INLS 560: Programming for Information Professionals
Instructor: Prof. Elliott Hauser
Official Course Description
INLS 560: Programming for Information Professionals (3 credits)
An introduction to computer programming focusing on language fundamentals and programming techniques for library and information science applications. Emphasizes problem-solving through the development of practical applications that include text processing, file handling, user interfaces, and web data access. Offered fall and spring.
This course is an introduction to Programming as a skill, a discipline, and a profession for graduate students. We’ll dive into hands-on programming from day one and progress to evaluating, using, and contributing to open source libraries and frameworks. We’ll focus equally on reading and writing code. Students will leave the course with real skills, an ability to learn new programming technologies, and an understanding of how to incorporate open source code into their projects. It will serve as an appropriate foundation for students seeking a career in programming and indispensable background for any information professional needing to evaluate, communicate with, or work with programmers or code.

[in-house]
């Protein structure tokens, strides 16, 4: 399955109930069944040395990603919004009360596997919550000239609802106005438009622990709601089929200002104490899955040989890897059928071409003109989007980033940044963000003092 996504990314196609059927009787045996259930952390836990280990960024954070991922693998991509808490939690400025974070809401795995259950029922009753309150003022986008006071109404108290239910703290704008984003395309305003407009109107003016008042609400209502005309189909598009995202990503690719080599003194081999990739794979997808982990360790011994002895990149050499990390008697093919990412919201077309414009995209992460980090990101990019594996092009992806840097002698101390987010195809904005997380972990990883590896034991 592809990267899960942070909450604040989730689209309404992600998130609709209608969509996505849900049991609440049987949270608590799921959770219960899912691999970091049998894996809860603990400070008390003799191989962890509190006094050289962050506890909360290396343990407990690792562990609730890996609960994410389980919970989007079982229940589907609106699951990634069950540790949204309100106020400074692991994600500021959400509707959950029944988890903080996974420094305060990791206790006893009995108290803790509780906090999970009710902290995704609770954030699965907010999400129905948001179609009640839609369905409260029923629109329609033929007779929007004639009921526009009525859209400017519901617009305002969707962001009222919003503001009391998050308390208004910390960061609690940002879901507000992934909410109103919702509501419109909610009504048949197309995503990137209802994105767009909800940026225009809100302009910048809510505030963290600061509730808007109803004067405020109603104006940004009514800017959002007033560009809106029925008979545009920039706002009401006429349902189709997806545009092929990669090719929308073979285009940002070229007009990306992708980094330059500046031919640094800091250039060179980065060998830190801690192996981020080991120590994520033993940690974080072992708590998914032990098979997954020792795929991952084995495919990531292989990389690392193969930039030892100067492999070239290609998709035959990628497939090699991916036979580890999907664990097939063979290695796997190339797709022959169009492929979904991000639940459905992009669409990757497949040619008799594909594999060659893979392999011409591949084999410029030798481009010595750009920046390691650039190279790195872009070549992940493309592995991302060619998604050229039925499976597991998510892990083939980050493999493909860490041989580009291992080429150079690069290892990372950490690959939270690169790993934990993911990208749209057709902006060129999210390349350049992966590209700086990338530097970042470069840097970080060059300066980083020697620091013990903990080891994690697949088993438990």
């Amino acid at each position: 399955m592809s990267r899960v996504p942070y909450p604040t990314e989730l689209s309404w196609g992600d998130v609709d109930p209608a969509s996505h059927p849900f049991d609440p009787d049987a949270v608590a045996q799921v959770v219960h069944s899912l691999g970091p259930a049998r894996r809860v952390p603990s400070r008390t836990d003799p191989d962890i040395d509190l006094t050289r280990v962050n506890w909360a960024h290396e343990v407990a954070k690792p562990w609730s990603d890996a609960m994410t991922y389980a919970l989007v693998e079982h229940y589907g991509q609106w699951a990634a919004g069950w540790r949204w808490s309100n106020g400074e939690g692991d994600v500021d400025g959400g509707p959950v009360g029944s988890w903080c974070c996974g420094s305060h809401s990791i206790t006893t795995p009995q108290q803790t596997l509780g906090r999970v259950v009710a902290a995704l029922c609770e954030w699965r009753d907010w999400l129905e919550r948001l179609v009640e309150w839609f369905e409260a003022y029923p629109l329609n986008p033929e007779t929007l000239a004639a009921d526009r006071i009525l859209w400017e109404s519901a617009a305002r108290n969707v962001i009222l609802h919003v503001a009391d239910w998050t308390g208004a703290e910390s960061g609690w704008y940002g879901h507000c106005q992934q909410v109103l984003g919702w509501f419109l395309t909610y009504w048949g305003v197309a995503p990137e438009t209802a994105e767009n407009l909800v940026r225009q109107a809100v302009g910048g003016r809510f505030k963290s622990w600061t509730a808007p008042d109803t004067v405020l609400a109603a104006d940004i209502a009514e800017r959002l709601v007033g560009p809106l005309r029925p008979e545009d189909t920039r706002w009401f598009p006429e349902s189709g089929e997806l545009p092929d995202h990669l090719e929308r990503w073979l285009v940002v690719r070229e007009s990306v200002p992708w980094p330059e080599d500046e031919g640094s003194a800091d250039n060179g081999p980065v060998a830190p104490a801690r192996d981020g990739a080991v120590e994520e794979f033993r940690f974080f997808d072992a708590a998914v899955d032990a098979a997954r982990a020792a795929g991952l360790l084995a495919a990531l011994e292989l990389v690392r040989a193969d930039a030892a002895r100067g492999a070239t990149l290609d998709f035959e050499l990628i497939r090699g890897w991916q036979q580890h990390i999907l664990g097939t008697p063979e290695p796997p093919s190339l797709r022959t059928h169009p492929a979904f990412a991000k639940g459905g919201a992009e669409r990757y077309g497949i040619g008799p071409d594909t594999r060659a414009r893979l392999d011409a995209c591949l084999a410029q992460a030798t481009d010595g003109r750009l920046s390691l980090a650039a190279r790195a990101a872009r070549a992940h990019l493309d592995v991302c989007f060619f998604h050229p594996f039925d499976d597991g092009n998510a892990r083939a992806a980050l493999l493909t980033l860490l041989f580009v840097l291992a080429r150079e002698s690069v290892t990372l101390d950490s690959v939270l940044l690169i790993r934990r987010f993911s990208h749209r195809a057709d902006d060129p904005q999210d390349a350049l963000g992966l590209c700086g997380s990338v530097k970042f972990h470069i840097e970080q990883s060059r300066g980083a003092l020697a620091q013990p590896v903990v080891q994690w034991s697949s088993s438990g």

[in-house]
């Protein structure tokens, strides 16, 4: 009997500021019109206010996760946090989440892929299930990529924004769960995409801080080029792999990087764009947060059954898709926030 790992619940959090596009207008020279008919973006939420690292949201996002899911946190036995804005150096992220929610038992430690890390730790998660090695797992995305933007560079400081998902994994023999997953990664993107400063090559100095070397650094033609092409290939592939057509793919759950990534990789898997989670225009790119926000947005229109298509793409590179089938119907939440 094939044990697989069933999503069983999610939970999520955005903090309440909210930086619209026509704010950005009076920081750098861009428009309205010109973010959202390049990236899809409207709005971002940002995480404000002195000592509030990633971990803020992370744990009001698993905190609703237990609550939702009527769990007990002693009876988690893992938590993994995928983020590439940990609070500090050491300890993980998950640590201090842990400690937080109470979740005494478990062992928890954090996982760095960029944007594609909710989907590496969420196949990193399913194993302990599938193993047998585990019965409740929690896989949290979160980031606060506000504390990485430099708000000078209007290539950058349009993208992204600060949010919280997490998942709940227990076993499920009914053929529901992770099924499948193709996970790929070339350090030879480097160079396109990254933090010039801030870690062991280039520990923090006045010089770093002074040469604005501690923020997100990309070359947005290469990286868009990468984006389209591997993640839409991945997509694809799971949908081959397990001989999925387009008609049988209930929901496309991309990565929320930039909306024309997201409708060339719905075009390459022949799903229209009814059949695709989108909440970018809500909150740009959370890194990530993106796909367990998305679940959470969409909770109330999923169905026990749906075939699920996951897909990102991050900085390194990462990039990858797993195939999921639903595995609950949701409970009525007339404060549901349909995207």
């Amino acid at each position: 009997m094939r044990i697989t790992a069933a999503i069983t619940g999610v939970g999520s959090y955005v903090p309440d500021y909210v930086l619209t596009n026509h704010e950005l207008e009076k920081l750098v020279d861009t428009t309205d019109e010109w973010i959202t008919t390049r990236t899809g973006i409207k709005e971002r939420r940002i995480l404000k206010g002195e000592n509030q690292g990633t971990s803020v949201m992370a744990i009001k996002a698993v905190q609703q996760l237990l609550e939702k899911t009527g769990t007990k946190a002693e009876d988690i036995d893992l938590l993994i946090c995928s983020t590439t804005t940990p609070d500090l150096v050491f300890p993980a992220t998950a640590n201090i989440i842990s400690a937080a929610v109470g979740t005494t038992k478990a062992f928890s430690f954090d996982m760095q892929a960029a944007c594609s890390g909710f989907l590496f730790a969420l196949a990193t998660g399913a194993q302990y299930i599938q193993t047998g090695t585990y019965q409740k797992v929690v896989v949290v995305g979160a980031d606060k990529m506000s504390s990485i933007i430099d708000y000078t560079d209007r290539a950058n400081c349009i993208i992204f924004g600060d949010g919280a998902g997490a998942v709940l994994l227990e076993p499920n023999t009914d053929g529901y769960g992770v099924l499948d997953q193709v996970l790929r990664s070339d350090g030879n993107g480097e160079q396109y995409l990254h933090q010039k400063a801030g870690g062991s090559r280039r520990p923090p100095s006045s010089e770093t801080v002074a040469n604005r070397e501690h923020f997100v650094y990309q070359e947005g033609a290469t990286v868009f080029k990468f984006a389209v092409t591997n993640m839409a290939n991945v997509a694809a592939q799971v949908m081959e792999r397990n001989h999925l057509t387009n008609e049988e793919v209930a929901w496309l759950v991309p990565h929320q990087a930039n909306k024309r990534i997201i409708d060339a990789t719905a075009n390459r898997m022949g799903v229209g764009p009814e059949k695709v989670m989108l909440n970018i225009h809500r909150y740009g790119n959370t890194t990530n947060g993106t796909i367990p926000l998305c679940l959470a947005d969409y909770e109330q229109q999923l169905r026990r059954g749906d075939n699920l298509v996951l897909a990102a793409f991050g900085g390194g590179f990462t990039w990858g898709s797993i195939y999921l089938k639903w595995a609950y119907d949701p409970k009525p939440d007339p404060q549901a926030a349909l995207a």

At the end of this course, students should:
Have the skills required to solve problems by creating and modifying programs and systems, using modern programming tools.
Have the knowledge of basic programming concepts, their appropriate usage, and how and where to learn more.
Have an attitude of confidence when reading, writing, or discussing computer code
Students will be prepared to integrate these skills and knowledge with other SILS courses in Databases, Web Development, Text Mining and others. Students will also be well versed in common tools and workflows used by developers and development teams.